14 E minor Octave tremolos feature prominently in the prelude. The fugue is free-flowing with remarkably few dissonances, contrasting with the tense prelude.
15 D major The prelude is a brusque waltz typical of Shostakovich. The opening theme resembles "We Wish You a Merry Christmas". The date of the composition (20 December) may explain this. The vivace fugue is a tour de force of chromatic and atonal writing. The subject contains 11 of the 12 semitones available.
16 B minor
17 A major
18 F minor
19 E major
20 C minor
21 B major In the prelude, the right hand has an uninterrupted stream of sixteenth notes, set against quarter and eighth notes in the left hand. The fugue is lively, marked allegro non troppo.
22 G minor
23 F major
24 D minor This long double fugue shares a key signature and several features with the last fugue from Bach's The Art of Fugue. The first subject (hinted at in the prelude) is introduced quietly, but the fugue speeds up when the second subject is introduced, and forceful final notes conclude the piece.


Before premiering the work, Shostakovich privately performed the first half of the cycle before the Union of Composers (as was typical with new compositions during the Soviet Era) on 31 March 1951.[4] The panel expressed great displeasure at the dissonance in some of the fugues. They also objected to the fugue in Soviet music because it was considered too Western and archaic.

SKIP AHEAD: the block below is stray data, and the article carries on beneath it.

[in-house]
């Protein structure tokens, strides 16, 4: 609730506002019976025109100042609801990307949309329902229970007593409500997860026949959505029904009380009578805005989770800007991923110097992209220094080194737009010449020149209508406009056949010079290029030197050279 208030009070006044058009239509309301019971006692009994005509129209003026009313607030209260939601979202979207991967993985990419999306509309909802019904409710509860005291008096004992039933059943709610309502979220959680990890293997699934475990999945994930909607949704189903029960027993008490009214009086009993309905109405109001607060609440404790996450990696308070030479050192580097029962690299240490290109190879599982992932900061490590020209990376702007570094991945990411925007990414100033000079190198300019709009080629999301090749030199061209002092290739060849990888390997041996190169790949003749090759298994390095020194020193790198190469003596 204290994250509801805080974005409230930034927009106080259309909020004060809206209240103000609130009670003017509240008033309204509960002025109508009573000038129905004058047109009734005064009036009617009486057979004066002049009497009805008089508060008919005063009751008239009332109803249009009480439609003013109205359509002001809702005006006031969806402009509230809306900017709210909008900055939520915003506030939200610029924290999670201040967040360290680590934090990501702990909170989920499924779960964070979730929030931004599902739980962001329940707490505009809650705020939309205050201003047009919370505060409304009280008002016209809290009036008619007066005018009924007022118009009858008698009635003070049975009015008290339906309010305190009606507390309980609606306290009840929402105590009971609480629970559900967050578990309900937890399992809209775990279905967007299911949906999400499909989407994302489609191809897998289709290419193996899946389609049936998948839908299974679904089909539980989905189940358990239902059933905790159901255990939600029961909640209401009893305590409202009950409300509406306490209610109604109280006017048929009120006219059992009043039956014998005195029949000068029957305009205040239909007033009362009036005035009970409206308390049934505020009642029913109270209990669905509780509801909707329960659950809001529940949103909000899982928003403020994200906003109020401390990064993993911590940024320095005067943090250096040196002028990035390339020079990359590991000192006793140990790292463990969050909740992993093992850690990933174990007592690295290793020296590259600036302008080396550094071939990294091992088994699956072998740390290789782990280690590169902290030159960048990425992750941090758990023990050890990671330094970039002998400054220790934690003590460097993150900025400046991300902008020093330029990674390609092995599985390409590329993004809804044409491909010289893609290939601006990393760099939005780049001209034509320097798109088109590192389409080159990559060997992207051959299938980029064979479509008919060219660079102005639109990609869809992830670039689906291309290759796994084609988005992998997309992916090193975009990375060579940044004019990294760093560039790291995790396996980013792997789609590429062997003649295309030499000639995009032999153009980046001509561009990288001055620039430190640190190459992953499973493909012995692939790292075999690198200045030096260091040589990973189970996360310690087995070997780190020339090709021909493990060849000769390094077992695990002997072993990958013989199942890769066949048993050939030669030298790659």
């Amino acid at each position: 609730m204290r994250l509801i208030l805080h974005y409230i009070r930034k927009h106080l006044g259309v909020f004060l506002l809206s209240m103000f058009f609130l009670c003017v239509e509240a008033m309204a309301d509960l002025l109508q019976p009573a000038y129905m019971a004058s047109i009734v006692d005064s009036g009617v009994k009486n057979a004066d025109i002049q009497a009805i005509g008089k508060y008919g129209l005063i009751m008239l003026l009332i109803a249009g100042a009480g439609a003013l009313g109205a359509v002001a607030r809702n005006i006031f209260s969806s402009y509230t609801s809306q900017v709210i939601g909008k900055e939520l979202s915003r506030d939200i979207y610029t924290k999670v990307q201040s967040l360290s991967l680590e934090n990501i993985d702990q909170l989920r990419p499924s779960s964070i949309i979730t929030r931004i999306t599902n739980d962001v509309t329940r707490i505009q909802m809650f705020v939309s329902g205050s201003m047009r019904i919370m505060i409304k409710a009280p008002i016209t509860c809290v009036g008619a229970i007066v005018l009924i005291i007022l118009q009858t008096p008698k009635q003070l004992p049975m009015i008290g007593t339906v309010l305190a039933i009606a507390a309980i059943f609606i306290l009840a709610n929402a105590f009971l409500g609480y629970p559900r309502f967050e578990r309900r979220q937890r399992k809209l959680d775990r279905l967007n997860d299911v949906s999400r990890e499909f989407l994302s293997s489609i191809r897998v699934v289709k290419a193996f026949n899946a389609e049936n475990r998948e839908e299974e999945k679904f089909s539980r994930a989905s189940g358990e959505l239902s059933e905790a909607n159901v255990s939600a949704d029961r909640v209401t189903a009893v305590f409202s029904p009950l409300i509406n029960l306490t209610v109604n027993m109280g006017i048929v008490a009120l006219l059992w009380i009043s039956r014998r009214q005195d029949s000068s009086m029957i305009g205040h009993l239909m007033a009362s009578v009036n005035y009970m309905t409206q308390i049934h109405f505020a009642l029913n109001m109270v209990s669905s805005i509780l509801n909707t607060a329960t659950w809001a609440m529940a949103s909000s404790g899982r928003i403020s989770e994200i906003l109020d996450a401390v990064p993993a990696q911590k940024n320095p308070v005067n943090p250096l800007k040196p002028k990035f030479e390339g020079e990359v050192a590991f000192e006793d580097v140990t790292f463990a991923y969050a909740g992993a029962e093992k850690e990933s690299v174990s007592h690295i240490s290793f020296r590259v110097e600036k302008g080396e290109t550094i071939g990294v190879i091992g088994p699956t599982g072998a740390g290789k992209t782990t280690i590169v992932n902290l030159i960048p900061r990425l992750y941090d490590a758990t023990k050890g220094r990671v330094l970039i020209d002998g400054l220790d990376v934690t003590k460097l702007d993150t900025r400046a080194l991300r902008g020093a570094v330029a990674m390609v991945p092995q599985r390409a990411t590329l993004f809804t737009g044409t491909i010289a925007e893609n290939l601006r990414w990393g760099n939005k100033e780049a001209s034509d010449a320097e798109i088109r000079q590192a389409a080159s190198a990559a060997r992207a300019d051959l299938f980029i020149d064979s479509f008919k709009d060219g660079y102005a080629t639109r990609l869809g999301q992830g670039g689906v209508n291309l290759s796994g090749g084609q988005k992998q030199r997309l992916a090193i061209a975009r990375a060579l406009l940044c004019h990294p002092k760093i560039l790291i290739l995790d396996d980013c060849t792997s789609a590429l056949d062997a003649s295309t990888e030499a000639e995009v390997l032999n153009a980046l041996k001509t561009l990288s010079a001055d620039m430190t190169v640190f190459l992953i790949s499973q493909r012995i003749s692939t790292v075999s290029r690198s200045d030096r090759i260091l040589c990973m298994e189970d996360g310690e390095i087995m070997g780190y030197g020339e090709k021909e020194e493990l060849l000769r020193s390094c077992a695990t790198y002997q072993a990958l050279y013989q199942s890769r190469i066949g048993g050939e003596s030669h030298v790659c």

This work is considered by many (e.g. music critic Alex Ross, musicologist Tanya Ursova, etc.) to be produced by the "other Shostakovich," or as a composition "for the desk drawer."[5][6] According to Ross, the composer used chamber forms in the period to channel his most personal compositions, those that would not be suitable for use or approval by the Soviet government. This work is included in that group along with several string quartets.


Shostakovich recorded 18 of the 24 pieces at five recording sessions in 1951–1952, 1956 and 1958 (EMI). He never recorded Nos. 9, 10, 11, 15, 19 or 21 but he recorded Nos. 1, 4, 5, 6, 13, 14, 18, 23 and 24 twice by doing the recording for EMI.[7]

Tatiana Nikolayeva recorded complete sets four times, in 1962, 1987 (both originally issued by Melodiya), 1990 (Hyperion Records) and in 1992 as a filmed performance (Medici Arts). The 1962 and 1987 recordings have been reissued on several labels. She also recorded Nos. 1, 7 and 15 in 1952–1953.[8]

Notable complete recordings have been made by Roger Woodward (1975), Keith Jarrett (ECM Records 1991), Vladimir Ashkenazy (Decca Records 1996–1998) and Konstantin Scherbakov (Naxos Records 1999). Sviatoslav Richter never played all the pieces in concerts but made notable recordings of 15 numbers.[9] Canadian pianist David Jalbert also recorded the piece for ATMA Classique in 2008.


  1. ^ Mazullo, p. 24
  2. ^ Mazullo, p. 27
  3. ^ Ledbetter, p. 56
  4. ^ Mazullo, p. 22
  5. ^ Ursova, pp. 11–14
  6. ^ Ross, pp. 280–81
  7. ^ Plutalov, pp. 99–101
  8. ^ "Info on Nikolayeva's Shostakovich 24 Preludes & Fugues recordings". Retrieved 6 April 2015.
  9. ^ "Sviatoslav Richter Discography". Retrieved 6 April 2015.